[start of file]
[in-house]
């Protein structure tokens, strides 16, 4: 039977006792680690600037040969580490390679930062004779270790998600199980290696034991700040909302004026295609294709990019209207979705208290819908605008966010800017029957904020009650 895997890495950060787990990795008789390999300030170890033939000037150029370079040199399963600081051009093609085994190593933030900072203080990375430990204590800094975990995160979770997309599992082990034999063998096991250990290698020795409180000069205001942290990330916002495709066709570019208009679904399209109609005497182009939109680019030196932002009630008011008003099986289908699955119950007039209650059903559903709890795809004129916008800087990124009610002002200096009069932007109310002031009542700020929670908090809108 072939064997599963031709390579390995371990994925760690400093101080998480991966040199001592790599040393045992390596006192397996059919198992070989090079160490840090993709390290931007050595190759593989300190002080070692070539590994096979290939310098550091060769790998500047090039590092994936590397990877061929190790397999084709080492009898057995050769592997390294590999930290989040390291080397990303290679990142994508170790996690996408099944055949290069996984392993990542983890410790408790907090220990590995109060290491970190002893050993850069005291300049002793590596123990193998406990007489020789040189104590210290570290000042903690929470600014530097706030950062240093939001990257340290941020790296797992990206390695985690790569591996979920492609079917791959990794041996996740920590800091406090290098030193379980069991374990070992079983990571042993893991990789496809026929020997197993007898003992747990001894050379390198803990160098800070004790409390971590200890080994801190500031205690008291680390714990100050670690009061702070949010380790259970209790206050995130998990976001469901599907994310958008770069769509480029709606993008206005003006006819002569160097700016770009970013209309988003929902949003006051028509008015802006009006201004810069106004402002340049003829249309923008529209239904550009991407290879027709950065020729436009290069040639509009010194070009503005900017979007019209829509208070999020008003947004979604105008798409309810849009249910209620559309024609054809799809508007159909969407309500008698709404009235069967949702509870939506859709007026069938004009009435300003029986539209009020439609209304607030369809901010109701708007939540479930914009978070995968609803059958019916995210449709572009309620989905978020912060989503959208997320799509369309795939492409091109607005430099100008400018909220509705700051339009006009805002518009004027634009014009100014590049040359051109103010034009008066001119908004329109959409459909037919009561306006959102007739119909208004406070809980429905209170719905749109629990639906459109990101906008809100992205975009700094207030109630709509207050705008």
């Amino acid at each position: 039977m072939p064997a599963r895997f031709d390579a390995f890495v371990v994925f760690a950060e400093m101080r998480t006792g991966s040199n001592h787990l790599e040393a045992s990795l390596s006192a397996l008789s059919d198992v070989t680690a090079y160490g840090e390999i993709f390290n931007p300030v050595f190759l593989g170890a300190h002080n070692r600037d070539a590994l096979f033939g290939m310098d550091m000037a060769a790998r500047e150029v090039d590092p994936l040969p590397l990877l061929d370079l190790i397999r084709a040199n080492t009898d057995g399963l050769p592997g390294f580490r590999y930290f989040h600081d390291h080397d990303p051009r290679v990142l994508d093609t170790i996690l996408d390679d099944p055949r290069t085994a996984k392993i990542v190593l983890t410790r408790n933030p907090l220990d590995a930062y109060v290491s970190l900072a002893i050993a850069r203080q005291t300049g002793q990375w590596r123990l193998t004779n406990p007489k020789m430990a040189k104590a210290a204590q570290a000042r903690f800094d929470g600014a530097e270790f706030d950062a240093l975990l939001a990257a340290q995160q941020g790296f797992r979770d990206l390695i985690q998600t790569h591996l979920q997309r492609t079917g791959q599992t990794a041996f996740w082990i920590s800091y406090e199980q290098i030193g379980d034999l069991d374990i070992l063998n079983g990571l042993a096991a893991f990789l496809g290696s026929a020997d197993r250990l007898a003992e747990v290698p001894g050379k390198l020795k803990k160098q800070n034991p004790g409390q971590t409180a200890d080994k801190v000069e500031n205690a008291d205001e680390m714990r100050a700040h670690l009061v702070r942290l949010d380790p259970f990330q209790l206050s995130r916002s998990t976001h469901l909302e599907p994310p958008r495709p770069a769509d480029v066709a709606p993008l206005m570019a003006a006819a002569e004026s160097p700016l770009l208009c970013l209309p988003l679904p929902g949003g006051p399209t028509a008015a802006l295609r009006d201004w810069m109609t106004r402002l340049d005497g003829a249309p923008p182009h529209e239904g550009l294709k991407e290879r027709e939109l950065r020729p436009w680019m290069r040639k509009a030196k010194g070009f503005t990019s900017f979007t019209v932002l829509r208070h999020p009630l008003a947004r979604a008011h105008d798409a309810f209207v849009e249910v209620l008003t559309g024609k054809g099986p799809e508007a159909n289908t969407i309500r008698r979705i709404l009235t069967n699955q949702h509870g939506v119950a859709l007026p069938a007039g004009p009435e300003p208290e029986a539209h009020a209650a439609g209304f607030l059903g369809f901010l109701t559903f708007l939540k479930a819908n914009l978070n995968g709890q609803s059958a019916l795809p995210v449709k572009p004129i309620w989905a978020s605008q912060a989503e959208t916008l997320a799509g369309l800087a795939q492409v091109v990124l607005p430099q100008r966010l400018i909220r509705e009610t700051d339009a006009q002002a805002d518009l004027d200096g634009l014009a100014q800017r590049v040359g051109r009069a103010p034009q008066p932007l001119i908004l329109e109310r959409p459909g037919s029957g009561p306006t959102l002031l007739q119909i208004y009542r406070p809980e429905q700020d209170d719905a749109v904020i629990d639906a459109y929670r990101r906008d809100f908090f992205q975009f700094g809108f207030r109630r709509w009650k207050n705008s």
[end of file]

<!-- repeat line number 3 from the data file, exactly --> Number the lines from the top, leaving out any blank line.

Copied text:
């Amino acid at each position: 039977m072939p064997a599963r895997f031709d390579a390995f890495v371990v994925f760690a950060e400093m101080r998480t006792g991966s040199n001592h787990l790599e040393a045992s990795l390596s006192a397996l008789s059919d198992v070989t680690a090079y160490g840090e390999i993709f390290n931007p300030v050595f190759l593989g170890a300190h002080n070692r600037d070539a590994l096979f033939g290939m310098d550091m000037a060769a790998r500047e150029v090039d590092p994936l040969p590397l990877l061929d370079l190790i397999r084709a040199n080492t009898d057995g399963l050769p592997g390294f580490r590999y930290f989040h600081d390291h080397d990303p051009r290679v990142l994508d093609t170790i996690l996408d390679d099944p055949r290069t085994a996984k392993i990542v190593l983890t410790r408790n933030p907090l220990d590995a930062y109060v290491s970190l900072a002893i050993a850069r203080q005291t300049g002793q990375w590596r123990l193998t004779n406990p007489k020789m430990a040189k104590a210290a204590q570290a000042r903690f800094d929470g600014a530097e270790f706030d950062a240093l975990l939001a990257a340290q995160q941020g790296f797992r979770d990206l390695i985690q998600t790569h591996l979920q997309r492609t079917g791959q599992t990794a041996f996740w082990i920590s800091y406090e199980q290098i030193g379980d034999l069991d374990i070992l063998n079983g990571l042993a096991a893991f990789l496809g290696s026929a020997d197993r250990l007898a003992e747990v290698p001894g050379k390198l020795k803990k160098q800070n034991p004790g409390q971590t409180a200890d080994k801190v000069e500031n205690a008291d205001e680390m714990r100050a700040h670690l009061v702070r942290l949010d380790p259970f990330q209790l206050s995130r916002s998990t976001h469901l909302e599907p994310p958008r495709p770069a769509d480029v066709a709606p993008l206005m570019a003006a006819a002569e004026s160097p700016l770009l208009c970013l209309p988003l679904p929902g949003g006051p399209t028509a008015a802006l295609r009006d201004w810069m109609t106004r402002l340049d005497g003829a249309p923008p182009h529209e239904g550009l294709k991407e290879r027709e939109l950065r020729p436009w680019m290069r040639k509009a030196k010194g070009f503005t990019s900017f979007t019209v932002l829509r208070h999020p009630l008003a947004r979604a008011h105008d798409a309810f209207v849009e249910v209620l008003t559309g024609k054809g099986p799809e508007a159909n289908t969407i309500r008698r979705i709404l009235t069967n699955q949702h509870g939506v119950a859709l007026p069938a007039g004009p009435e300003p208290e029986a539209h009020a209650a439609g209304f607030l059903g369809f901010l109701t559903f708007l939540k479930a819908n914009l978070n995968g709890q609803s059958a019916l795809p995210v449709k572009p004129i309620w989905a978020s605008q912060a989503e959208t916008l997320a799509g369309l800087a795939q492409v091109v990124l607005p430099q100008r966010l400018i909220r509705e009610t700051d339009a006009q002002a805002d518009l004027d200096g634009l014009a100014q800017r590049v040359g051109r009069a103010p034009q008066p932007l001119i908004l329109e109310r959409p459909g037919s029957g009561p306006t959102l002031l007739q119909i208004y009542r406070p809980e429905q700020d209170d719905a749109v904020i629990d639906a459109y929670r990101r906008d809100f908090f992205q975009f700094g809108f207030r109630r709509w009650k207050n705008s």